8.2 Listing Officers will encounter situations where further clarification is required. Where such instances occur offices should submit details for advice to the Technical Adviser for the Unit.

Practice note 8: appendix 1 - working at or from home: the domestic / non-domestic borderline

1. Introduction

A tradition of working at home goes back many years from taking in washing and sewing to selling insurance, repairing cars or offering services such as an osteopath or chiropodist. In more recent years with the development of e-commerce and communication by computer and the Internet, many more people are working at or from home, using the employer’s office as a base only for meetings and downloading/picking up work. With video conferencing even meetings can be conducted away from the workplace and at home.

This new trend of office work migrating to the home has highlighted the need for the VOA to have a defined policy regarding the rating of rooms used exclusively for business purposes within homes. An increasing number of inquiries are being received from potential ratepayers who want guidance prior to them taking a decision with their employer to change their traditional pattern of working.

2. Relevant statutory provisions

Section 64(9) LGFA 1988 “a hereditament is composite if part only of it consists of domestic property”.

Section 66(1) LGFA 1988 to be domestic property it has to be “used wholly for the purposes of living accommodation.”

Section 67(4) provides that a hereditament is a relevant composite on a particular day if it is a relevant composite immediately before the day ends.

Section 67(5) - for the purpose of deciding the extent (if any) to which a hereditament consists of domestic property on a particular day, the state of affairs existing immediately before the day ends shall be treated as having existed throughout the day.

This means that it is necessary for the VO to consider the use made of the particular room in the house at ‘a minute before midnight’, and if not in use, when next in use it is for a non domestic purpose, then prima facie that room should be subject to an entry in the rating list.

3. Practical difficulties

The problems in practice occur when a person uses a room during the day as an office and in the evening it is used for domestic purposes. If the room is separated from the rest of the dwelling physically, for example by conversion of an integral garage to an office, then this situation is less likely to occur. If the person working from home just uses the dining room table and a filing cabinet, a non domestic use cannot be established at ‘the end of the day’.

Where a room (possibly one designed as a bedroom) is used as an office, it is equipped with a desk, filing cabinet, computer and dedicated telephone/fax line, but in the evening it is used to complete the accounts of the local hockey club or catch up with the payment of domestic bills, and retains its domestic character, following the decision of the President of the Lands Tribunal in Tully v Jorgensen ( VO) 2003 RA 233, this type of mixed activity will fall within the definition of “ living accommodation “ in section 66(1)(a) of the LGFA 1988 and therefore should not be rated. If structural alterations are made to the property or there is a change in the intensity of use so that part of the dwelling loses its residential character then a case can be made for a non domestic rating assessment for this part of the dwelling.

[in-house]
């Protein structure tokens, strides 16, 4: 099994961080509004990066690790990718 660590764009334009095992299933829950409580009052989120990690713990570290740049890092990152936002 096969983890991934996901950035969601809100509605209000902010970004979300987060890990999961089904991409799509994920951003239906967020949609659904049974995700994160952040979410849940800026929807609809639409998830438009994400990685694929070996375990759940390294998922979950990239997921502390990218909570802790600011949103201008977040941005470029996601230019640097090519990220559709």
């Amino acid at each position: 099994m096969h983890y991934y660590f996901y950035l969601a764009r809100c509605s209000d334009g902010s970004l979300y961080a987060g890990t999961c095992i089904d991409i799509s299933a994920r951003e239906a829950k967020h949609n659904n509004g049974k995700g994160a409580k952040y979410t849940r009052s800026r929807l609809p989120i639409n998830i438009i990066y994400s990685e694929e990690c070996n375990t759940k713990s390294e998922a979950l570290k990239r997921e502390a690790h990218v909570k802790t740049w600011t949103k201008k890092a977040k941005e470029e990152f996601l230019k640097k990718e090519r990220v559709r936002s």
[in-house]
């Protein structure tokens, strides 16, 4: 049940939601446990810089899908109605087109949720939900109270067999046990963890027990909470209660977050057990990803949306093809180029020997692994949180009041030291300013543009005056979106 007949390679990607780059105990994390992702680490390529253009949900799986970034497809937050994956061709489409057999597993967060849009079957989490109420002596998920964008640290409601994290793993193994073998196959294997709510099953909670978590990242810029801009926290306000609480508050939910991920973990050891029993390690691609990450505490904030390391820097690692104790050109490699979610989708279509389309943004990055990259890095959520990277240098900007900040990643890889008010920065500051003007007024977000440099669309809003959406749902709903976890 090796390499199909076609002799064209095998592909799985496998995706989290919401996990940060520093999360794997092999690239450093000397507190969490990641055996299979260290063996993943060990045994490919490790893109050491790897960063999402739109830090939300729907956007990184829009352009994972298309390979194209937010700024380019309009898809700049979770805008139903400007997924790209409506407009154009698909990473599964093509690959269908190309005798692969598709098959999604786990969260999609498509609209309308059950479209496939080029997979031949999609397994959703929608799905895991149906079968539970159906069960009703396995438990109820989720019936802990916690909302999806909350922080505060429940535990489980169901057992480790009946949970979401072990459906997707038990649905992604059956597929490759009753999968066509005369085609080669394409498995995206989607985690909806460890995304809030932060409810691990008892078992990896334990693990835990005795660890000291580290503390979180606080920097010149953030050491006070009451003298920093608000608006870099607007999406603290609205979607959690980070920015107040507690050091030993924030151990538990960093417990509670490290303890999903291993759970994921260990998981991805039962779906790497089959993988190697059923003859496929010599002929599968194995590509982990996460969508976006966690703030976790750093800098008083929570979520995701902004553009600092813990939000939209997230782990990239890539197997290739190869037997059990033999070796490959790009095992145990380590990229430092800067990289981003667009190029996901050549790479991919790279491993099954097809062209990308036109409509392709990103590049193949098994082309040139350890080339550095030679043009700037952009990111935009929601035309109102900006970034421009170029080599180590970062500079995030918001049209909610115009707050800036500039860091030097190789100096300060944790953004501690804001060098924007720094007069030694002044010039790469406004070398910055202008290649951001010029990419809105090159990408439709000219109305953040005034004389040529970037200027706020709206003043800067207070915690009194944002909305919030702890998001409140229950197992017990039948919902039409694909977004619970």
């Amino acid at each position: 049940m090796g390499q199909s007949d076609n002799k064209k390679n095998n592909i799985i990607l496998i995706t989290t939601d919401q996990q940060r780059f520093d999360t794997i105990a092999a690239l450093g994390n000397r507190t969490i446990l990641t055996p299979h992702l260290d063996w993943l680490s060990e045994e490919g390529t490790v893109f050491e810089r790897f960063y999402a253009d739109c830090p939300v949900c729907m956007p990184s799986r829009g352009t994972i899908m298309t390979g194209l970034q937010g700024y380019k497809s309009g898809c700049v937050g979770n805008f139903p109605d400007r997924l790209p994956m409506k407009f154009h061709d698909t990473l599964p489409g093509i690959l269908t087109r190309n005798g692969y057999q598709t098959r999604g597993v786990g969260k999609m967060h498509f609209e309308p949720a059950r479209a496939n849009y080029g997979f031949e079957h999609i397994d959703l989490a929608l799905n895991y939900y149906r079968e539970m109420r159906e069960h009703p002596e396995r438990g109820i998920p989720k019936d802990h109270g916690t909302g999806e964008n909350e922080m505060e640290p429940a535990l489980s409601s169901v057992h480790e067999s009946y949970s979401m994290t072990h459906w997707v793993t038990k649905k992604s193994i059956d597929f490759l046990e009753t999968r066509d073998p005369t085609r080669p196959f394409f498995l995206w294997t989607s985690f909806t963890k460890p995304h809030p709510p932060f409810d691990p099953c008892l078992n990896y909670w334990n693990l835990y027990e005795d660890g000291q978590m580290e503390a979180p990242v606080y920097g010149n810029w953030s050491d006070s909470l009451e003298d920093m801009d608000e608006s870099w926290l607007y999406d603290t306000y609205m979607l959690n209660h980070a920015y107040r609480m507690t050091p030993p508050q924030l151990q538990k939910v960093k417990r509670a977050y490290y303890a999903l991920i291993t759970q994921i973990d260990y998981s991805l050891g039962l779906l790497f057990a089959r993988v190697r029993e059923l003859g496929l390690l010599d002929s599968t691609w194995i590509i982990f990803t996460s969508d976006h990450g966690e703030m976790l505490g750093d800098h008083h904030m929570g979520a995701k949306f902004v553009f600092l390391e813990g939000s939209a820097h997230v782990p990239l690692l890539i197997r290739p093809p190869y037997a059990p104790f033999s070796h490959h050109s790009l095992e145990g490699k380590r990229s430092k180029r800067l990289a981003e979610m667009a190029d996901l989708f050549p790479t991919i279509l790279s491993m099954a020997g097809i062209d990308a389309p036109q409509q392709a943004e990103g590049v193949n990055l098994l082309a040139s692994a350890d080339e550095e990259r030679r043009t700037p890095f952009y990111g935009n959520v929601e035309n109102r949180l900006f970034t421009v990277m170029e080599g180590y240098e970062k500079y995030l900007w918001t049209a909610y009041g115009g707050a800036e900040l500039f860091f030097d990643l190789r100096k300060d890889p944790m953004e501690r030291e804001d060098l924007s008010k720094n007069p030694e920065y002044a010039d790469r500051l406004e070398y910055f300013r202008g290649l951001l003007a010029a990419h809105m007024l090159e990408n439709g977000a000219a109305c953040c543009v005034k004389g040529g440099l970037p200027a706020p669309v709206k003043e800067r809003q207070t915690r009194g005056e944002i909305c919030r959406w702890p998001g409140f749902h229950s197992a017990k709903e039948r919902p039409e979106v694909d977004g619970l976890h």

Rooms used by members of the public who visit the premises for consultation, whether for treatment or to discuss a matter with the ratepayer in a professional capacity, or by an employed member of staff such as a typist, will usually be non domestic unless it can be clearly shown that they are used regularly for domestic purposes at other times of the day and at weekends.

In Fotheringham v Wood (VO) [1995] RA 315 it was held that 2 rooms in a dwelling used for the purposes of the taxpayers business as an accountant were rateable, and the appeal hereditament was not wholly domestic property because it was not used wholly for the purposes of living accommodation.

Room 1 had a desk and computer terminal and the adjoining study contained a desk, word processor, business books and files. Files relating to former clients were stored in a bedroom on the second floor.

Three or four clients visited the appeal hereditament each week, and one or possibly two weekly consultations took place in the study or dining room. Seventy hours of office work were carried out at the appeal hereditament in October 1992, and on the material day the appellant had about 70 clients. A part-time secretary was employed at the property, together with a temporary student accountant. There was no planning consent for office use. This case illustrates the difference between working at home, which often results in one room at least being dedicated to business use as an office, and working from home when the intensity of use of otherwise domestic accommodation is likely to be far less.